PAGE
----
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----- Original Message -----
From: "Yousefi, Ben" <Ben.Yousefi(--nospam--at)ci.sj.ca.us>
To: <seaint(--nospam--at)seaint.org>
Sent: Thursday, November 15, 2001 8:25 AM
Subject: RE:
Ben Yousefi Wrote:


> No, it's the maximum possible moment that can be exerted to the frame by
the
> components of the lateral load path that deliver the force to the frame.
For
> example if the moment due to the strength of the diaphragm delivering the
> load to the frame, is smaller than the Mu, then that would be the
governing
> design force. This language is scattered throughout the code on several
> issues such as the beams supporting discontinuous shear walls and the
brace
> connections. It's annoying language, which I personally wish would be
> stricken out of the code. It causes confusion and ends up wasting a lot of
> our time in the plan review arguing with designers about what the true
> strength of elements delivering the forces is.


Could not agree more.  Try working with all the vague "code" provisions and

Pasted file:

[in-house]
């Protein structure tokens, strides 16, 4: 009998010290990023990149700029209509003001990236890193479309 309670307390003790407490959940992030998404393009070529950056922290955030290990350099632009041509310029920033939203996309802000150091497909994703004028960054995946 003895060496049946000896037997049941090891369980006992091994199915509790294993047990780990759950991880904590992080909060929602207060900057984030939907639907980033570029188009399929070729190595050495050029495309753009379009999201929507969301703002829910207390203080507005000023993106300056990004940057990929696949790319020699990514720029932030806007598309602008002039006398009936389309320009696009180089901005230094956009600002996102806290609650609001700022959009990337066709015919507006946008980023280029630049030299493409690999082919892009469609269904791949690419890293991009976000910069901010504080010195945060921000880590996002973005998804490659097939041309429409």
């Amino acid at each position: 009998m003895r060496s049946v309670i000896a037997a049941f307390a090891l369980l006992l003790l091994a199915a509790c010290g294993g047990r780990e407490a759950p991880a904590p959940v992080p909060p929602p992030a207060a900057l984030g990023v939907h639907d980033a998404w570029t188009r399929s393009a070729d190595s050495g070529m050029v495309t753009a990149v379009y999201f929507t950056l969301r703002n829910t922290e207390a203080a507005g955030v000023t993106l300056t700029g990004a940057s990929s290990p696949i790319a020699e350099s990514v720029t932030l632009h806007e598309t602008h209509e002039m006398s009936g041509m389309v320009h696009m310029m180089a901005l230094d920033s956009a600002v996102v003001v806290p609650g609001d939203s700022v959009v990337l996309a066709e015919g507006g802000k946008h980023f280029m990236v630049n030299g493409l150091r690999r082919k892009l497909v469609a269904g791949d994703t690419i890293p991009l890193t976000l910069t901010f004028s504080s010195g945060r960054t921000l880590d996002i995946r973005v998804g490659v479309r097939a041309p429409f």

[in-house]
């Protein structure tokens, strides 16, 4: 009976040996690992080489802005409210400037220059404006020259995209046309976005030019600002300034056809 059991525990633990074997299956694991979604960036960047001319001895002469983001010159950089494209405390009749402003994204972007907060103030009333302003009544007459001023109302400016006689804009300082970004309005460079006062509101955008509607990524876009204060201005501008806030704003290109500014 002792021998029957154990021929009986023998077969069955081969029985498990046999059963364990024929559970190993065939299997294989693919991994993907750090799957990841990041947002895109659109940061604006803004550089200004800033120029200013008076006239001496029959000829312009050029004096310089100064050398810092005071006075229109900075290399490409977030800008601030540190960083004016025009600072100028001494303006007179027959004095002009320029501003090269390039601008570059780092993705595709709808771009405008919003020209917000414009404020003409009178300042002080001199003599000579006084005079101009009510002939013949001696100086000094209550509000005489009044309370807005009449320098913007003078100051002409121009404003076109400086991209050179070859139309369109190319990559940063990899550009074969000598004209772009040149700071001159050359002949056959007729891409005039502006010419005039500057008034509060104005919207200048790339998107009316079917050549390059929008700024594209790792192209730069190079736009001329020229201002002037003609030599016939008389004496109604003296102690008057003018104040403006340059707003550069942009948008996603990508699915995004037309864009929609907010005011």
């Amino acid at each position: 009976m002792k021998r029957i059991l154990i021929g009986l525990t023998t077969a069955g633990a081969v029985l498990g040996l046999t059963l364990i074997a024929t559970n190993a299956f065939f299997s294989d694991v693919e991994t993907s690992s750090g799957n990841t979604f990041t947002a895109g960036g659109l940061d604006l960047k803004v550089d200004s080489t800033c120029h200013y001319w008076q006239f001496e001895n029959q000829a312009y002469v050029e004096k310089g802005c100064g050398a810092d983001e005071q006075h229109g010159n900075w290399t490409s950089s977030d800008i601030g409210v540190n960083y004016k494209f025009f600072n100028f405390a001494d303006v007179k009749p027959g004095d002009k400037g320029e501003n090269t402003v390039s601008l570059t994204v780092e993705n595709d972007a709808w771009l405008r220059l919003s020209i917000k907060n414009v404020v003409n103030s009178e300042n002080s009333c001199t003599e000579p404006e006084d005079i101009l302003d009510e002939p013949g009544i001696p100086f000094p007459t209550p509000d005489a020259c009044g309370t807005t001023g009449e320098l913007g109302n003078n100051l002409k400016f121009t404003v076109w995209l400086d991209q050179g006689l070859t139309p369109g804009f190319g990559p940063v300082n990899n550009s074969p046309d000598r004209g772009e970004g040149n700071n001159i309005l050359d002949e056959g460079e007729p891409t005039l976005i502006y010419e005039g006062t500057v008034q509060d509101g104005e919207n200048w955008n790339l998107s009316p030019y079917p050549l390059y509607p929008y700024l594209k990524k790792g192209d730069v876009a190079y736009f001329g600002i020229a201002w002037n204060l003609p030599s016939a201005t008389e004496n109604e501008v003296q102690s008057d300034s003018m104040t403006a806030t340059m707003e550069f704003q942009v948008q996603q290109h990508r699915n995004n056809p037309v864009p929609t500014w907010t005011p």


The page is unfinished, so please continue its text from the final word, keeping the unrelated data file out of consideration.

every single building departments different interpretations of them from the
design end.  Talk about wasted time.  Engineering is an art and science.
Things do not always fit precisely into often conflicting text book type
code provisions.

Look at the current "washer requirements" discussion for a classic example.
The need for plate washers was developed as an intuitive reaction to an
observed problem, yet some cities (LA) cannot even accept this simple
provision without spending countless time and effort (and tax dollars)
deciding that the washers need to be a 1/16" thicker or an 1/8" wider.  I
would be really curious to see the justification for all these little
changes, combined with a reality check regarding the global concept of what
is trying to be achieved.

Paul Feather


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